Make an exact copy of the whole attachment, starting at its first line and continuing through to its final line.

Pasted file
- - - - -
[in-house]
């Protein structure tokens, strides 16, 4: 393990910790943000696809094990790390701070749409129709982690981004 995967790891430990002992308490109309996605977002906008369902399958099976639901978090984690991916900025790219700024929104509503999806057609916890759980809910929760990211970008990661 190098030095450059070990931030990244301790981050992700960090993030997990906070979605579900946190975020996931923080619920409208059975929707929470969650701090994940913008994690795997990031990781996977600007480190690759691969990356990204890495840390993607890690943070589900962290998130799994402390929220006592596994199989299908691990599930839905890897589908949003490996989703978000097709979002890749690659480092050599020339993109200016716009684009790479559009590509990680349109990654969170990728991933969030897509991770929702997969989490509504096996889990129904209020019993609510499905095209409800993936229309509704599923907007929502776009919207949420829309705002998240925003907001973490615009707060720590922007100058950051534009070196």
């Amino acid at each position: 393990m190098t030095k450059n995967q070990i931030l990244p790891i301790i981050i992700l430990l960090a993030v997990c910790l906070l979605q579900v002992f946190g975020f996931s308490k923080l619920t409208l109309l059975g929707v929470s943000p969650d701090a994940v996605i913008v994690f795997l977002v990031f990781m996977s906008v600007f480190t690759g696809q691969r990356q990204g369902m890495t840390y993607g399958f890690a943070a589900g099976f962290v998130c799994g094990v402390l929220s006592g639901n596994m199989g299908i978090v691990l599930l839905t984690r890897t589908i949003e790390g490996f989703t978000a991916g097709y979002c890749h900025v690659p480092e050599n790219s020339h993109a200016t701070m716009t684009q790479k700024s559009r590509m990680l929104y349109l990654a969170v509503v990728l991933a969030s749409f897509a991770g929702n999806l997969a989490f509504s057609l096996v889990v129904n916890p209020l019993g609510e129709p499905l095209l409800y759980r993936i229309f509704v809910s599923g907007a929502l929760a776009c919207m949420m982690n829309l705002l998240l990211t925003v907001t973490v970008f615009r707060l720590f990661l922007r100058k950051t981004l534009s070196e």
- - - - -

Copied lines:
[in-house]
């Protein structure tokens, strides 16, 4: 393990910790943000696809094990790390701070749409129709982690981004 995967790891430990002992308490109309996605977002906008369902399958099976639901978090984690991916900025790219700024929104509503999806057609916890759980809910929760990211970008990661 190098030095450059070990931030990244301790981050992700960090993030997990906070979605579900946190975020996931923080619920409208059975929707929470969650701090994940913008994690795997990031990781996977600007480190690759691969990356990204890495840390993607890690943070589900962290998130799994402390929220006592596994199989299908691990599930839905890897589908949003490996989703978000097709979002890749690659480092050599020339993109200016716009684009790479559009590509990680349109990654969170990728991933969030897509991770929702997969989490509504096996889990129904209020019993609510499905095209409800993936229309509704599923907007929502776009919207949420829309705002998240925003907001973490615009707060720590922007100058950051534009070196």
């Amino acid at each position: 393990m190098t030095k450059n995967q070990i931030l990244p790891i301790i981050i992700l430990l960090a993030v997990c910790l906070l979605q579900v002992f946190g975020f996931s308490k923080l619920t409208l109309l059975g929707v929470s943000p969650d701090a994940v996605i913008v994690f795997l977002v990031f990781m996977s906008v600007f480190t690759g696809q691969r990356q990204g369902m890495t840390y993607g399958f890690a943070a589900g099976f962290v998130c799994g094990v402390l929220s006592g639901n596994m199989g299908i978090v691990l599930l839905t984690r890897t589908i949003e790390g490996f989703t978000a991916g097709y979002c890749h900025v690659p480092e050599n790219s020339h993109a200016t701070m716009t684009q790479k700024s559009r590509m990680l929104y349109l990654a969170v509503v990728l991933a969030s749409f897509a991770g929702n999806l997969a989490f509504s057609l096996v889990v129904n916890p209020l019993g609510e129709p499905l095209l409800y759980r993936i229309f509704v809910s599923g907007a929502l929760a776009c919207m949420m982690n829309l705002l998240l990211t925003v907001t973490v970008f615009r707060l720590f990661l922007r100058k950051t981004l534009s070196e």